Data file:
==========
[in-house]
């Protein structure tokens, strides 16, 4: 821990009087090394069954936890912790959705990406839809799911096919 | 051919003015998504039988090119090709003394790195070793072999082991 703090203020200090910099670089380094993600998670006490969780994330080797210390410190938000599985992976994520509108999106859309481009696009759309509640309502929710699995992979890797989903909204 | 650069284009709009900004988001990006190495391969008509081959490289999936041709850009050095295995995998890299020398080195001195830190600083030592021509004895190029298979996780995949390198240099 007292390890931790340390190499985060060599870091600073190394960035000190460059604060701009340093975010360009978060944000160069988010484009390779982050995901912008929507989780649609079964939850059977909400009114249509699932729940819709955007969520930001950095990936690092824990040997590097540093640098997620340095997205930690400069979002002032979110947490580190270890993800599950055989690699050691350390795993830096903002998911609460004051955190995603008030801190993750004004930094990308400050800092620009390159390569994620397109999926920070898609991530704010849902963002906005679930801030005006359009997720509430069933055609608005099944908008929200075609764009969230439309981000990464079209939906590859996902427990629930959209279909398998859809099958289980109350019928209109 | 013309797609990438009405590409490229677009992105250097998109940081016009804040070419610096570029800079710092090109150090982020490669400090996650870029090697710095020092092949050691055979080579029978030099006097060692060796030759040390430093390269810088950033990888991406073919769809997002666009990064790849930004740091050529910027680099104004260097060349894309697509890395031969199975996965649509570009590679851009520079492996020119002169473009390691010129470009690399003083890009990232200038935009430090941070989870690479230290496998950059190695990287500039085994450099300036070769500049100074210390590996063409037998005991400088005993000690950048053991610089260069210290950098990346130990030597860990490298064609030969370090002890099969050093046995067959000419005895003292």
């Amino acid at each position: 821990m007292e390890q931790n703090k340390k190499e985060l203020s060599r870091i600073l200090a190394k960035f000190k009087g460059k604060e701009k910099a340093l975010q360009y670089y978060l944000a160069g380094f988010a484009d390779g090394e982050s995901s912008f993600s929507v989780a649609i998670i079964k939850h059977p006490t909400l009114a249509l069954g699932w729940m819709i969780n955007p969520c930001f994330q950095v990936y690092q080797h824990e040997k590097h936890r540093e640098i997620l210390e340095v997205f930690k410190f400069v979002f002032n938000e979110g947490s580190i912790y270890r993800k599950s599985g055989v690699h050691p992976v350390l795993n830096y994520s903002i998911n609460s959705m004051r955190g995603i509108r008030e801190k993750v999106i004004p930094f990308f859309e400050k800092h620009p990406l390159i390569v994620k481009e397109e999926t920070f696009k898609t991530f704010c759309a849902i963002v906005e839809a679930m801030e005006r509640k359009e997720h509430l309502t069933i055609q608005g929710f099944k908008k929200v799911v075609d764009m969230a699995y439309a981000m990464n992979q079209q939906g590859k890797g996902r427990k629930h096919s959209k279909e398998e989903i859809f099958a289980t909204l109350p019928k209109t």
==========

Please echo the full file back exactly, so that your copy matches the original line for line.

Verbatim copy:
[in-house]
């Protein structure tokens, strides 16, 4: 821990009087090394069954936890912790959705990406839809799911096919 | 051919003015998504039988090119090709003394790195070793072999082991 703090203020200090910099670089380094993600998670006490969780994330080797210390410190938000599985992976994520509108999106859309481009696009759309509640309502929710699995992979890797989903909204 | 650069284009709009900004988001990006190495391969008509081959490289999936041709850009050095295995995998890299020398080195001195830190600083030592021509004895190029298979996780995949390198240099 007292390890931790340390190499985060060599870091600073190394960035000190460059604060701009340093975010360009978060944000160069988010484009390779982050995901912008929507989780649609079964939850059977909400009114249509699932729940819709955007969520930001950095990936690092824990040997590097540093640098997620340095997205930690400069979002002032979110947490580190270890993800599950055989690699050691350390795993830096903002998911609460004051955190995603008030801190993750004004930094990308400050800092620009390159390569994620397109999926920070898609991530704010849902963002906005679930801030005006359009997720509430069933055609608005099944908008929200075609764009969230439309981000990464079209939906590859996902427990629930959209279909398998859809099958289980109350019928209109 | 013309797609990438009405590409490229677009992105250097998109940081016009804040070419610096570029800079710092090109150090982020490669400090996650870029090697710095020092092949050691055979080579029978030099006097060692060796030759040390430093390269810088950033990888991406073919769809997002666009990064790849930004740091050529910027680099104004260097060349894309697509890395031969199975996965649509570009590679851009520079492996020119002169473009390691010129470009690399003083890009990232200038935009430090941070989870690479230290496998950059190695990287500039085994450099300036070769500049100074210390590996063409037998005991400088005993000690950048053991610089260069210290950098990346130990030597860990490298064609030969370090002890099969050093046995067959000419005895003292």
């Amino acid at each position: 821990m007292e390890q931790n703090k340390k190499e985060l203020s060599r870091i600073l200090a190394k960035f000190k009087g460059k604060e701009k910099a340093l975010q360009y670089y978060l944000a160069g380094f988010a484009d390779g090394e982050s995901s912008f993600s929507v989780a649609i998670i079964k939850h059977p006490t909400l009114a249509l069954g699932w729940m819709i969780n955007p969520c930001f994330q950095v990936y690092q080797h824990e040997k590097h936890r540093e640098i997620l210390e340095v997205f930690k410190f400069v979002f002032n938000e979110g947490s580190i912790y270890r993800k599950s599985g055989v690699h050691p992976v350390l795993n830096y994520s903002i998911n609460s959705m004051r955190g995603i509108r008030e801190k993750v999106i004004p930094f990308f859309e400050k800092h620009p990406l390159i390569v994620k481009e397109e999926t920070f696009k898609t991530f704010c759309a849902i963002v906005e839809a679930m801030e005006r509640k359009e997720h509430l309502t069933i055609q608005g929710f099944k908008k929200v799911v075609d764009m969230a699995y439309a981000m990464n992979q079209q939906g590859k890797g996902r427990k629930h096919s959209k279909e398998e989903i859809f099958a289980t909204l109350p019928k209109t």